Sunday, June 14, 2009

Variant cover to Blackest Night: Superman #2--too graphic?

Steve here.

I just came across this image via IGN...

For those unwilling to click on the link, it's an image of the variant cover for Blackest Night: Superman #2, which shows Superman and Superboy being menaced by a zombified Psycho-Pirate in Black Lantern garb. DC fans may recall that Superboy-Prime punched a hole through this character's head during Infinite Crisis, which is why his resurrected corpse has been depicted in this image with its face missing, a gory hole where that face should be, and a lone eye dangling horrifically from where his skull once was.

Remember that this is the cover of a Superman comic. Admittedly it is a variant cover, so shop owners would have to specifically order this kind of thing and could only get one copy for every 25 of the regular cover they order. But still I can't help but feel that this choice of cover image is asking for a bit of trouble.

Personally, I think the image looks great, and it is in my mind a totally appropriate image to sell adults on a story of zombie superheroes and villains coming back for revenge. But as a cover image, even if it IS just a variant one, it runs the risk of being seen by people outside of the context of the story contained within it, and that can be a dangerous thing.

Keep in mind that around 55 years ago, comics got into pretty big trouble for using cover images such as this.

That's one of the most famous images in comics, an image which got hauled out during the Senate hearings in 1954, which Gaines famously defended as "in good taste... for a horror comic," which led to EC's demise and to the creation of the Comics Code Authority. And it is an image I would argue is much less gruesome than this Superman cover.

Can you imagine what kind of uproar might have resulted in 1954 if a parent had seen this comic? You could argue that public understanding of comics would be such today that people would realize that this is not a comic intended for children and that kind of outrage would never happen in these modern times. But I would point towards the Gordon Lee case, in which one comic with what was judged as a potentially graphic image in its interior art accidentally wound up in the hands of a child and a five year legal battle ensued because of it. And that's the INTERIOR art, which is much more difficult to see than a COVER image, which even for a variant cover could end up being seen by children during a visit to a local comic shop.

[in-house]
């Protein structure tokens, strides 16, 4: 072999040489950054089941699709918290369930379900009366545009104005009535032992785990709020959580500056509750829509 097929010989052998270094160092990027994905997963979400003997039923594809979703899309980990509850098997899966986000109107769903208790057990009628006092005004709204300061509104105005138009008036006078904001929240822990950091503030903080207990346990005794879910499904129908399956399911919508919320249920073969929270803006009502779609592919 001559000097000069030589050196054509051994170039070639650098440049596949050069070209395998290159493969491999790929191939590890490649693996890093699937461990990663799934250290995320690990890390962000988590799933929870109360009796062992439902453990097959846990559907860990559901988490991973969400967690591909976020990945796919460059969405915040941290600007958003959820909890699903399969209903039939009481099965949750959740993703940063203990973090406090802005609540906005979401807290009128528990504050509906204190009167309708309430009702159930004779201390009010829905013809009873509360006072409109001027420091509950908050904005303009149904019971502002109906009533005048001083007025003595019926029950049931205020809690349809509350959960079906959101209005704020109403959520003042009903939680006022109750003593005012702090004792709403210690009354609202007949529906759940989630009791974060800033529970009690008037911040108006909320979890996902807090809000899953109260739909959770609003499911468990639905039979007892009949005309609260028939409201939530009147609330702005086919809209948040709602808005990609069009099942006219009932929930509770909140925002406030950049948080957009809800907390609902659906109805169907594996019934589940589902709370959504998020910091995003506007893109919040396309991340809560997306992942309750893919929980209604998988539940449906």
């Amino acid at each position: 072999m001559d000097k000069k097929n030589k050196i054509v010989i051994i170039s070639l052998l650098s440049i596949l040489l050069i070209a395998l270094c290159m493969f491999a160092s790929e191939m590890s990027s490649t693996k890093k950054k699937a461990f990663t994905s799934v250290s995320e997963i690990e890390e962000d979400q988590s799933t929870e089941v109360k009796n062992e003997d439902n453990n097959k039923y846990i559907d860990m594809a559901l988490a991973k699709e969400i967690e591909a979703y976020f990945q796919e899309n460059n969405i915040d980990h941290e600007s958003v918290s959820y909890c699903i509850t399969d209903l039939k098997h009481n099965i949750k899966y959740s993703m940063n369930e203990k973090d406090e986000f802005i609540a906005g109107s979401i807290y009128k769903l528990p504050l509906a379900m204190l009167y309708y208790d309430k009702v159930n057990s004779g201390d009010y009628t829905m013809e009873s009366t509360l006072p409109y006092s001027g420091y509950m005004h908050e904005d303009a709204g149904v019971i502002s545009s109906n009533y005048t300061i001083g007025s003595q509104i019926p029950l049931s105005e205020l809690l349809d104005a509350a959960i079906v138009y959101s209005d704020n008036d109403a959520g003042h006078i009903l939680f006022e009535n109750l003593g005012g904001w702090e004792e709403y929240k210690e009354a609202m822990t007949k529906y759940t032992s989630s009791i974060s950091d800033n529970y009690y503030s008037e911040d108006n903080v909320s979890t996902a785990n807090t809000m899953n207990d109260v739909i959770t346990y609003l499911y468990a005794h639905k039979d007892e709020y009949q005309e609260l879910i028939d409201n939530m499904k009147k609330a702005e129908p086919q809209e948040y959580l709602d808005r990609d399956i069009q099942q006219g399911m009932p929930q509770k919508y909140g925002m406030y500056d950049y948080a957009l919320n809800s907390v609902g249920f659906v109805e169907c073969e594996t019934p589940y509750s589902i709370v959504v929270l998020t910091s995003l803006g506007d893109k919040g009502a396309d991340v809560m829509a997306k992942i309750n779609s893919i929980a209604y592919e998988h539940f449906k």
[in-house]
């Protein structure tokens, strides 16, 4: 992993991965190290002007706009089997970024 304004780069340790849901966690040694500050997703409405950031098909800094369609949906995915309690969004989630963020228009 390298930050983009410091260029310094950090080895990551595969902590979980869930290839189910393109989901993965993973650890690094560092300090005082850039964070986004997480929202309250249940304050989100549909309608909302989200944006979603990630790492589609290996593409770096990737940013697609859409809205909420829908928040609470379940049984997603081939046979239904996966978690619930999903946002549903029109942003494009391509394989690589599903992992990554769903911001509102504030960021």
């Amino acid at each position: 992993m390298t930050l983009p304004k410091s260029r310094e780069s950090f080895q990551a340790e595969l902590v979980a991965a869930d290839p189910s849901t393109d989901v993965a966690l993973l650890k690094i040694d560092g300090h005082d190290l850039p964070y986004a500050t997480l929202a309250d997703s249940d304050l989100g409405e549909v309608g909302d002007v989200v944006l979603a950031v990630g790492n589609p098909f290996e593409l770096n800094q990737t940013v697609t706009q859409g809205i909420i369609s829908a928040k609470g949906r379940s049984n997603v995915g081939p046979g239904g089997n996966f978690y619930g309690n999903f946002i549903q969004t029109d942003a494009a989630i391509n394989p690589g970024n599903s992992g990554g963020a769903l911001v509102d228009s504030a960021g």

And the cover in question is to a book that is not an indie nor a mature readers book. It's a mainstream superhero book, which most people today still associate with children's fare.

Obviously parents should take on the role themselves to police the reading and viewing habits of their children as they wish, but if it's a cover image the children could accidentally come across, I could understand why in such a case the parents might feel that the publisher should bear some responsibility. I could definitely see a few parents, who might feel (justifiably so) that it's their right to determine for themselves which images of violence and sex their children are mature enough for, being upset that the decision has been taken out of their hands by such a cover image and might then pursue some sort of legal action.

Luckily this image IS a variant cover, and the likelihood of it being seen by children is next to nil. But I still can't help but feel it might have been a poor choice for DC to make. What say you? Too gruesome? Or not graphic enough? In keeping with the tone of the story? Is THAT in itself a problem? Is this choice of cover image ill-advised on DC's part or a shrewd marketing ploy? Please weigh in with your thoughts.